After trades and injuries, Sean Anthony comes into his own
MANILA, Philippines – The reason why Sean Anthony was sidelined during Air21's crucial semifinals series was black and white and right in front of his face.
The fourth-year PBA vet from Vancouver, Canada stared blankly at an ultrasound of his left Achilles tendon. One print showed his healthy tendon, the white area depicting healthy tissue. The other showed black masses, representing the partial tears that threatened to snap the tendon like a frayed rope.
"It wasn't a rupture like what happened to Kobe or Chauncey Billups where the Achilles tendon itself detached; it was just tears and it was leading to that. If I forced it more those tears would've just snapped off and it would be a rupture," said the 6-foot-4 Anthony over coffee in Fort Bonifacio on Sunday, May 18.
Anthony wanted to play. As a rag-tag group of underdogs that also featured 41-year-old timeless big man Asi Taulava and acrobatic scorer Joseph Yeo, Air21 had emerged as underdog fan favorites in the Commissioner's Cup, igniting the "Ube Republic" with their against-the-odds playoff run.
"Air21 is just gaining a lot of respect," said Anthony. "The everyday Filipino feels like the underdog, works extremely hard, has to overcome all types of adversity, so I draw inspiration from the everyday guy who wakes up in the morning, has to drive the jeepney route all day, has guys yelling at him and honking at him and he's making just about enough to feed his family. So in comparison, that's one reason I work hard is because I know how hard every Filipino works."
After averaging 21.5 points, 9.5 rebounds and 2.5 steals to overcome the San Miguel Beermen and their twice-to-beat advantage in the 2014 Commissioner's Cup quarterfinals, Anthony was willing to risk everything to lead the Air21 Express to their first ever finals berth.
His heart was there, but his play was becoming increasingly hobbled. Anthony managed to score 29 in a Game 1 victory over San Mig Coffee, but by the fourth quarter it was difficult to watch him move as he limped about the court as if on the verge of collapse. In Game 2 he managed only 8 points and 4 rebounds as San Mig Coffee evened the series.
Rather than risk the possibility of a catastrophic injury, the 28-year-old Anthony sat out the final 3 games of the series as Air21 lost in 5.
"After Game 2, I didn't feel like I was contributing that much, other than maybe as an inspiration to my teammates. I didn't feel I was effective anymore," admits Anthony. "I didn't have a first step, I was scared to go into the lane in case I planted wrong. After Game 2, I was a much different player than I was in the rest of the conference."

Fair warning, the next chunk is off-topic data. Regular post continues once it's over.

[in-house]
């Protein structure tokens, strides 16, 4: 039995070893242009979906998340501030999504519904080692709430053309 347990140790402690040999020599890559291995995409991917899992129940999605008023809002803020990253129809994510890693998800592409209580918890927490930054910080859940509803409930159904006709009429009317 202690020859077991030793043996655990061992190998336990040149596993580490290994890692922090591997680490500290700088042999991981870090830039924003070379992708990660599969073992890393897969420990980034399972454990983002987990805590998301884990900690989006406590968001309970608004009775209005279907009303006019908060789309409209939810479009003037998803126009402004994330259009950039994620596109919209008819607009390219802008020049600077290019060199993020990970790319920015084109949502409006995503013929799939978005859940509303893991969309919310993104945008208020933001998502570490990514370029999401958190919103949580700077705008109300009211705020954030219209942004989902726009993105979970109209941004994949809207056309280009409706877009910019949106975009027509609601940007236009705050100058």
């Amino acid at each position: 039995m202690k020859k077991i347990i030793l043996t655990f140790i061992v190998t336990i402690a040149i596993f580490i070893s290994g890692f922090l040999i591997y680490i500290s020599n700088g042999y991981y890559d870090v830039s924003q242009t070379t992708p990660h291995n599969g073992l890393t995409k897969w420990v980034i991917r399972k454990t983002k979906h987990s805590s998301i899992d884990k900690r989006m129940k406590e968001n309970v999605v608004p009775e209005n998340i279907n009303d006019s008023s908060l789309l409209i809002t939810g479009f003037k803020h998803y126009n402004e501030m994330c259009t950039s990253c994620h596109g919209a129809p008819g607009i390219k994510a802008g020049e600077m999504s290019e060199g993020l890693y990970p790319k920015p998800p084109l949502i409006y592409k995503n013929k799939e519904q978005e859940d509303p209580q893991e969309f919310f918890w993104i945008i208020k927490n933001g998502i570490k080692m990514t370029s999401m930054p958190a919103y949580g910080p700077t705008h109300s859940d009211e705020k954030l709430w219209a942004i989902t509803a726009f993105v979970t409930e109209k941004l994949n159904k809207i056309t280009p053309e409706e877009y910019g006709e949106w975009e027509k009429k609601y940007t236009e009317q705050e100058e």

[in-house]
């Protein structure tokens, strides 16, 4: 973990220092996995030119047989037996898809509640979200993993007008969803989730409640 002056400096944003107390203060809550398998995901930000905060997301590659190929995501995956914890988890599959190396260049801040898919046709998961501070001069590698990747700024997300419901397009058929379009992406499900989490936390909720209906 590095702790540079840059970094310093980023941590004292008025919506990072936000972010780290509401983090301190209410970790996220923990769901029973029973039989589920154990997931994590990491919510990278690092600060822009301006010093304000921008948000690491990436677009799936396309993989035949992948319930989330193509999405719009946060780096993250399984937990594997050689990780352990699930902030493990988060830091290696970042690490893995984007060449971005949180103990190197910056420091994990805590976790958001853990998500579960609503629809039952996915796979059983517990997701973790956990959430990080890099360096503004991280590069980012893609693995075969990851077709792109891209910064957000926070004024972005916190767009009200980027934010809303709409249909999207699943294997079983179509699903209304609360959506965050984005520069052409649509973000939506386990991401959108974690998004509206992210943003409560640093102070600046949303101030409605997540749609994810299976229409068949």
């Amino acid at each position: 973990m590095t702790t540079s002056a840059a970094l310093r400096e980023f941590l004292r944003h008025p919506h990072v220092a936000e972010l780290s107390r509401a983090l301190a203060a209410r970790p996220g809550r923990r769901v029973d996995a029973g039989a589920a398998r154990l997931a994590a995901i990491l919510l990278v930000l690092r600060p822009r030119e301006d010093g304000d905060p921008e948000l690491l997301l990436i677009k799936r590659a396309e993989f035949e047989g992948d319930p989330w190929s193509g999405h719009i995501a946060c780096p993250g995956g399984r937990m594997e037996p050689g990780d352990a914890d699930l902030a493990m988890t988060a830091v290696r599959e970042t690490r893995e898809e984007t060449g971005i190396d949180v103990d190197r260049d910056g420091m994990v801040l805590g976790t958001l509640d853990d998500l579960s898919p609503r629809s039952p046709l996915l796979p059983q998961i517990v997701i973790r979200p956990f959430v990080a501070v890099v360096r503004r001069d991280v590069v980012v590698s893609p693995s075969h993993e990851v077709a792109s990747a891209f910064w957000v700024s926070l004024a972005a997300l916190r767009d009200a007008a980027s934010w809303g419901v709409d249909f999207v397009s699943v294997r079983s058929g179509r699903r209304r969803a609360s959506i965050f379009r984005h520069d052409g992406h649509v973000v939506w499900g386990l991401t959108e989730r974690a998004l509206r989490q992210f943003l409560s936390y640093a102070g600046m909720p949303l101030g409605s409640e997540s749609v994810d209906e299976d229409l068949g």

San Mig Coffee went on to win the title, downing Talk 'N Text in 4 games. Anthony, on the other hand, set about on the task of rehabilitating his injuries.
The following day, Anthony received platelet-rich plasma shots, a method of therapy used by golfer Tiger Woods and NFL wide receiver Hines Ward to heal injuries. The process involves withdrawing blood from a patient, placing it in a centrifuge and separating platelets into injured areas with lesser blood flow to expedite healing.
Anthony is up and walking now without a protective boot, and after watching Air21 begin their Governors' Cup campaign with a win over Rain or Shine on Tuesday, May 20, at the Araneta Coliseum, went straight to the doctor's office to receive clearance to begin shooting and light strength training.
The following morning he attended yoga before hitting the gym. He says he hopes to be back in a purple uniform by the team's fourth game.
Even in victory, Air21 coach Franz Pumaren and Taulava acknowledge that Anthony is a vital cog to their team's chemistry as both a force on the court and a morale booster off of it.
"Playing hard-nosed defense, grabbing those rebounds, giving us that lift from the bench, giving us that intensity," said Pumaren, when asked what Anthony brings to the squad. "He’s a very vocal leader, he’s a great competitor, he doesn’t want to lose. Whether on the bench or on the court, he motivates and pushes the entire team."
"He definitely brings intangibles," said Taulava. "Sean brings a different side of the game, but that's why we try to use Sean to motivate some of these younger guys. We know that when Sean gets back it's going to be a big lift for us."
"Only time can tell if (the injury) has really affected him, but knowing him as a very good competitor, he’s gonna be happy if he can still play consistently like he did the last conference," added Pumaren.
Of basketball and the Philippines
Anthony grew up in the Pacific Northwest during a boom time for the sport of basketball in the region. In 1995, when Anthony was just 9, the NBA expanded into Canada for the first time, founding franchises in Toronto and his hometown of Vancouver.
Anthony and his friends would attend Grizzlies games after school, taking advantage of the sparse attendance at the General Motors Place to walk down to court side. There, he would get a closeup view of his favorite players – particularly Kevin Garnett and Vince Carter.
His closest brush with NBA stardom as a kid came at a 7-11, however. He and his friends skateboarded to their local convenience store only to encounter Bryant "Big Country" Reeves – the franchise's first ever draft pick – chowing down on some microwavable cuisine.
"They had those microwaveable hamburgers in those plastic packs. He took a line, maybe 6 of them, and he just started eating them outside," remembered Anthony. "I had never seen anything like it before."
While basketball was struggling to catch on in Vancouver, the sport was heating up in his driveway. Anthony had initially tried the national sport of hockey, but the equipment needed to play was too much of an expense. Instead Anthony and his older brother would play intense, physical basketball, molding a love for competitiveness and hoops in the young man.